By Mitch Phillips
LONDON (Reuters) - The International Olympic Committee's (IOC) president Thomas Bach will hold a media teleconference at 1400 GMT, when he is expected to announce whether Russia will be banned completely from the Rio Olympics.
The IOC's executive board met by teleconference on Sunday and is set to deliver one of the most momentous decisions in its history.
The board delayed a decision last Monday, saying it needed to look at legal options, but the path to a blanket ban appeared to open up on Thursday when the Court of Arbitration for Sport (CAS) upheld the International Association of Athletics Federations' ban on Russia's track and field team.
The CAS ruling underpinned the concept of punishing the innocent along with the guilty as sport's governing bodies wrestle with how to confront a sophisticated and widespread doping and cover-up system that involves athletes, anti-doping officials and senior government officers.
The IOC gave an indication of its outrage when it announced that disciplinary proceedings would be opened against Russian officials mentioned in the World Anti-Doping Agency's (WADA) independent McLaren report unveiled on Monday.
The report described extensive doping and cover-ups across a series of summer and winter Olympic sports and particularly at the Sochi Winter Olympics hosted by Russia in 2014.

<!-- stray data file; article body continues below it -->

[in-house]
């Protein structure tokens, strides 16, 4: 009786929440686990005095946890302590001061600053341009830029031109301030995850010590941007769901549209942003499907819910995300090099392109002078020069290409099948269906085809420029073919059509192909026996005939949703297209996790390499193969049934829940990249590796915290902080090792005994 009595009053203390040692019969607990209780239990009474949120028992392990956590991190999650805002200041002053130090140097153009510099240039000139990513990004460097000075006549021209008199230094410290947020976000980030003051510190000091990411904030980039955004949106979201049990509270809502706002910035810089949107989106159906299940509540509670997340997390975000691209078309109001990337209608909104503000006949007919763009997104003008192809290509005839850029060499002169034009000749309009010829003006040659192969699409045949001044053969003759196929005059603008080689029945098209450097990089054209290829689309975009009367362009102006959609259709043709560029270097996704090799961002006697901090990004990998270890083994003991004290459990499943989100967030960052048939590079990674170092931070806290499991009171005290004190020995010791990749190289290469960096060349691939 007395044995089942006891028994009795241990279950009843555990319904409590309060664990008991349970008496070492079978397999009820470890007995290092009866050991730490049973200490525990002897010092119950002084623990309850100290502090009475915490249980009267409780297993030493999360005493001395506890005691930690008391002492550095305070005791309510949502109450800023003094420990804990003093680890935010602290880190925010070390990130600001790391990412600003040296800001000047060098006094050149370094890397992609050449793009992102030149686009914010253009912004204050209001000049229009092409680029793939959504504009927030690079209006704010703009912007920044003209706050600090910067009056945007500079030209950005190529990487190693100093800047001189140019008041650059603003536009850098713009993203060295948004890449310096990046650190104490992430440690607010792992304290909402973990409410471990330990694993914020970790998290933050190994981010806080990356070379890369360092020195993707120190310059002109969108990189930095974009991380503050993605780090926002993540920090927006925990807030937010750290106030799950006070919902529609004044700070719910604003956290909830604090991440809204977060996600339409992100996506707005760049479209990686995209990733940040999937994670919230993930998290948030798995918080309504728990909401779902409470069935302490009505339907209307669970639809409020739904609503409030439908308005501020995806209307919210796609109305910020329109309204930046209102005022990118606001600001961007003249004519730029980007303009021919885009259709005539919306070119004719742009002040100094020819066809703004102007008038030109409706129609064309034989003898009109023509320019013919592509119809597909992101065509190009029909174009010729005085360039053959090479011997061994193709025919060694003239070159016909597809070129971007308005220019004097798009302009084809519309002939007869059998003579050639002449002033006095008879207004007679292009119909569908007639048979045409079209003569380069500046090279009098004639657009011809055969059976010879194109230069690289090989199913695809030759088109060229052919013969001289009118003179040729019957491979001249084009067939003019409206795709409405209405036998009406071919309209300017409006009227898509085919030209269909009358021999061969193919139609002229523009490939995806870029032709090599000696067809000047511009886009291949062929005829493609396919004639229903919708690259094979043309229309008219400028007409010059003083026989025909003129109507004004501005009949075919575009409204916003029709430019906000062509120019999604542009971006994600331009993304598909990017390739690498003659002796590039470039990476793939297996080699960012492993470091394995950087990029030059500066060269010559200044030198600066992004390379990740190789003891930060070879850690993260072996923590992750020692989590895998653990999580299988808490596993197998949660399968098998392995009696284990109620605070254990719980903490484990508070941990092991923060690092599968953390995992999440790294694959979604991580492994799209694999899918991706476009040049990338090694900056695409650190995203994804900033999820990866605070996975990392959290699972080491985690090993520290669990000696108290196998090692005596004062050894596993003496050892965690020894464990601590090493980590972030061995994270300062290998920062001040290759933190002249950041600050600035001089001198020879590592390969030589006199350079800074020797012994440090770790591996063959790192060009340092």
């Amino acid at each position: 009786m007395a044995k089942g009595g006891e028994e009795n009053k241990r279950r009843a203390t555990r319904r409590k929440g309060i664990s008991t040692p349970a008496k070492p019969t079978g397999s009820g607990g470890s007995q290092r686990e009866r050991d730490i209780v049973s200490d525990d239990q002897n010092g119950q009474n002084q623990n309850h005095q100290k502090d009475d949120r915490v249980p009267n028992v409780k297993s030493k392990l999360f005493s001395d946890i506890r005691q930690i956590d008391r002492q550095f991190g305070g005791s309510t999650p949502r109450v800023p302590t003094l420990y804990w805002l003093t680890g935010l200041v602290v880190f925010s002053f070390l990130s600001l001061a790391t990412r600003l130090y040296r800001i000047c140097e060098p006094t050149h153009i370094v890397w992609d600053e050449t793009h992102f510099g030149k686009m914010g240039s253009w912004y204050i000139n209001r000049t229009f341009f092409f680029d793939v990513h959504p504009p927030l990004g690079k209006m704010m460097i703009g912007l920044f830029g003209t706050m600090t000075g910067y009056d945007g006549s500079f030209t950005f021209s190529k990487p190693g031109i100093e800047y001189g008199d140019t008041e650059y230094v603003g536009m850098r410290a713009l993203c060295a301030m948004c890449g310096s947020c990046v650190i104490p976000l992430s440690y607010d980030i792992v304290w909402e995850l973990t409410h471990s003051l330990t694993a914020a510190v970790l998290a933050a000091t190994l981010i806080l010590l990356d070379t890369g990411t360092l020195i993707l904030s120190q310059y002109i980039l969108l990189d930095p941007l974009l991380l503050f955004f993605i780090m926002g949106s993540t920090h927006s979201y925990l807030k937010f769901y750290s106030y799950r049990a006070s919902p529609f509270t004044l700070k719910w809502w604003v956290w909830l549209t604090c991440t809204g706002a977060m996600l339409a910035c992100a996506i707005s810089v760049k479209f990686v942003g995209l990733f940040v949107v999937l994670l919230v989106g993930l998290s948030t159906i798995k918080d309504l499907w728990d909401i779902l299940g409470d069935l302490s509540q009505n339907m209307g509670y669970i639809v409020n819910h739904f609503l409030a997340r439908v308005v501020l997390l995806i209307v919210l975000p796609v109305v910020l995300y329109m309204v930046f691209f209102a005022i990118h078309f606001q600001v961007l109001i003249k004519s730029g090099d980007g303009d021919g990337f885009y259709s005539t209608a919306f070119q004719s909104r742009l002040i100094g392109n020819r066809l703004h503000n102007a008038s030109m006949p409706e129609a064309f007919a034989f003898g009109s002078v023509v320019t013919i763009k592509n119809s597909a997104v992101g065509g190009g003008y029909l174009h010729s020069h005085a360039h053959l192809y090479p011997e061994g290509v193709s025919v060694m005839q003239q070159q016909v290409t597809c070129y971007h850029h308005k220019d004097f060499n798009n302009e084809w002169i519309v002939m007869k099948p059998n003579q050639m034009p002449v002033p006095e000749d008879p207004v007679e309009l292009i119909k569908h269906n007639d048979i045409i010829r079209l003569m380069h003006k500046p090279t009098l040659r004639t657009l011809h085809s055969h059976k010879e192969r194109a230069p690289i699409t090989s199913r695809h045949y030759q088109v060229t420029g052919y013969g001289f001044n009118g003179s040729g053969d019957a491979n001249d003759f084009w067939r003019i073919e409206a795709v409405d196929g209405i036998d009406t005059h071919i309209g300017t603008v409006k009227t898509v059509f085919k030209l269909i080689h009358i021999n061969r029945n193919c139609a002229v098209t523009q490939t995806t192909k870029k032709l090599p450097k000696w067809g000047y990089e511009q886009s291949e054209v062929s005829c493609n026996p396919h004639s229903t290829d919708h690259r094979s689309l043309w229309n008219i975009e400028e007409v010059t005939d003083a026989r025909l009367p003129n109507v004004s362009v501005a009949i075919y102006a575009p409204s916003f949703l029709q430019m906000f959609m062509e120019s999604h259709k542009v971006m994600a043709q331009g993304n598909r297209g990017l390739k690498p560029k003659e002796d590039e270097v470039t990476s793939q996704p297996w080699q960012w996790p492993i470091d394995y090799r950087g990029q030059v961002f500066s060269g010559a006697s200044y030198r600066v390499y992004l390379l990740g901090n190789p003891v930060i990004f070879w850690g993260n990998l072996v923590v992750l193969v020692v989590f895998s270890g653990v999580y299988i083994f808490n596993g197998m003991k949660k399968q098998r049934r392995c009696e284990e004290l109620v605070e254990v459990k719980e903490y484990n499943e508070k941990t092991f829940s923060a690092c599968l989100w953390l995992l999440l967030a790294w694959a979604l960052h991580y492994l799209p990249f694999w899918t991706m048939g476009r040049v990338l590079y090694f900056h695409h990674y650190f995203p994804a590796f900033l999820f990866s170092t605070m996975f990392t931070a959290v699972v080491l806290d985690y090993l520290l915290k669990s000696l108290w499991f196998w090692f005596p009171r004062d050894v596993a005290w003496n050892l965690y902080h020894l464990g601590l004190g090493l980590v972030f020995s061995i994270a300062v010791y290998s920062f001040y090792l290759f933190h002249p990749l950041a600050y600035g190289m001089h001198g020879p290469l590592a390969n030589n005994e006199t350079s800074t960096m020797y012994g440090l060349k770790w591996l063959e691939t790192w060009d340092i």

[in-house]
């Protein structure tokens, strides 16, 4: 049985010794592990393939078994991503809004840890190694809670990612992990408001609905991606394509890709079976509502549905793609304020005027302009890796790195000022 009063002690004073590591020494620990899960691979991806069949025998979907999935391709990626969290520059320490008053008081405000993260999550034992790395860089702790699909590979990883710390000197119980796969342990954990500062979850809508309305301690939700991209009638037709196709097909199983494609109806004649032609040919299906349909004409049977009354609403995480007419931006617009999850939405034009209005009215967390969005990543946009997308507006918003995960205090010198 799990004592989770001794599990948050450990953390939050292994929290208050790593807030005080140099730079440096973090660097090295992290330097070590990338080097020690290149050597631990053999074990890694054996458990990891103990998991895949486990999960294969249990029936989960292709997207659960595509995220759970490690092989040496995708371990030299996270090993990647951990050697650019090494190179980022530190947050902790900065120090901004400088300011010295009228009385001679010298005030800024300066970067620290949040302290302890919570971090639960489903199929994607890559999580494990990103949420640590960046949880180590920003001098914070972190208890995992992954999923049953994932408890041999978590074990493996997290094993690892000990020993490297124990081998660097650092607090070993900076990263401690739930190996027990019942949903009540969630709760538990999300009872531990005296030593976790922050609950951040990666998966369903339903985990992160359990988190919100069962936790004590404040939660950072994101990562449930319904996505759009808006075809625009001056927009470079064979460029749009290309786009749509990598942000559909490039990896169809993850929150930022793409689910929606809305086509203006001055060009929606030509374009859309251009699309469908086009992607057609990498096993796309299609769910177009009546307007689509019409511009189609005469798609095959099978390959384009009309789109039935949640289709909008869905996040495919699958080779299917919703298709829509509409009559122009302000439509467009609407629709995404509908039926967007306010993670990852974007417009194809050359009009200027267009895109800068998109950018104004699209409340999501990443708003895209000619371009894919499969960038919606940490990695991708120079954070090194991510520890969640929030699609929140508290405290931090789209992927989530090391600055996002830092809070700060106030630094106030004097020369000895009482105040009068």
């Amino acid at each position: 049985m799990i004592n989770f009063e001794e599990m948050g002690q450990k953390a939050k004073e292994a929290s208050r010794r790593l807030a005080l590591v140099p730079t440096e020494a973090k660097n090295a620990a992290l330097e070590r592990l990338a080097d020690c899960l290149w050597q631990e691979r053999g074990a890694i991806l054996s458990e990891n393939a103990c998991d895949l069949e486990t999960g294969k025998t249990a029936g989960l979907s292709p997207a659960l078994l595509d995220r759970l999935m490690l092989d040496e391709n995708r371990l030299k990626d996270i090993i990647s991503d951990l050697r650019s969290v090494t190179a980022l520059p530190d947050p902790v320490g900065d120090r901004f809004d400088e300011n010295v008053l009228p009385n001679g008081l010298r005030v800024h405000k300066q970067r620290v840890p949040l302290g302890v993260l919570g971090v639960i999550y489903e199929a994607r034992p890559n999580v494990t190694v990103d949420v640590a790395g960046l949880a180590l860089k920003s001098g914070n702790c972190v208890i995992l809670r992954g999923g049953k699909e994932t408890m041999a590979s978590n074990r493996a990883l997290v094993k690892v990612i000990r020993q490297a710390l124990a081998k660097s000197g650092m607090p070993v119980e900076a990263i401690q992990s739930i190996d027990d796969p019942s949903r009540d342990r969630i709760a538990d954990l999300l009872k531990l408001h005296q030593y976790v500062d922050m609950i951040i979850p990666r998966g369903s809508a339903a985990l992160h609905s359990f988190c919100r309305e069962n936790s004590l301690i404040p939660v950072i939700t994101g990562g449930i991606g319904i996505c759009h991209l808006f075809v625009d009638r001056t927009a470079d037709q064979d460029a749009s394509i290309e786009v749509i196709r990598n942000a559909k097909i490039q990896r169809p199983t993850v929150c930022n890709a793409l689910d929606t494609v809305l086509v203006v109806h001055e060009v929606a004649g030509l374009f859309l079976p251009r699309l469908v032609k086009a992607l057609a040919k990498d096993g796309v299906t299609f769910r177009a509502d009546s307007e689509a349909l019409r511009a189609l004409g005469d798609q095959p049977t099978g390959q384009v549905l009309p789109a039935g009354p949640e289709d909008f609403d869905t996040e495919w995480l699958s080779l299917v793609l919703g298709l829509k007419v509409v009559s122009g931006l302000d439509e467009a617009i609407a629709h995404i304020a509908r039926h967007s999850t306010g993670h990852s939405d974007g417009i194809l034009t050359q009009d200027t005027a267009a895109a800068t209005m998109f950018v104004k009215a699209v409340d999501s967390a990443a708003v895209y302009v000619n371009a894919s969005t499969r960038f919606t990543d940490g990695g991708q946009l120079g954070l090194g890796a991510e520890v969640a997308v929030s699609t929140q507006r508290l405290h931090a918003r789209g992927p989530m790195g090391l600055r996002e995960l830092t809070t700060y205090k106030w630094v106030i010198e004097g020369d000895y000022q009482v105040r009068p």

The IOC said on Monday that it would not organise or give patronage to any sports event in Russia, including the planned 2019 European Games, and that no member of the Russian Sports Ministry implicated in the report would be accredited for Rio.
It also ordered the immediate re-testing of all Russian athletes who took part in the Sochi Olympics, as well as a full inquiry into the doping cover-ups. It instructed all international Olympic Winter Sports Federations to halt preparations for major events in Russia.
The IOC said it would "explore the legal options with regard to a collective ban of all Russian athletes for the Olympic Games 2016 versus the right to individual justice".
Since then a series of international sports federations, anti-doping agencies and athletes have spoken out to demand a blanket ban of all sports at Rio, though some have said they are against punishing innocent athletes.
Such a ban would be humiliating for Olympic superpower Russia.
Russian officials and government officers have said that the potential ban is part of a Western conspiracy and are likely to react with outrage if the IOC shuts them out.
President Vladimir Putin has said the affair could split the Olympic Movement, bringing echoes of the 1980s when the United States led a political boycott of the Moscow Games of 1980 and the Soviet Union led an Eastern Bloc boycott of the Los Angeles Games four years later.
(Editing by Clelia Oziel and David Goodman)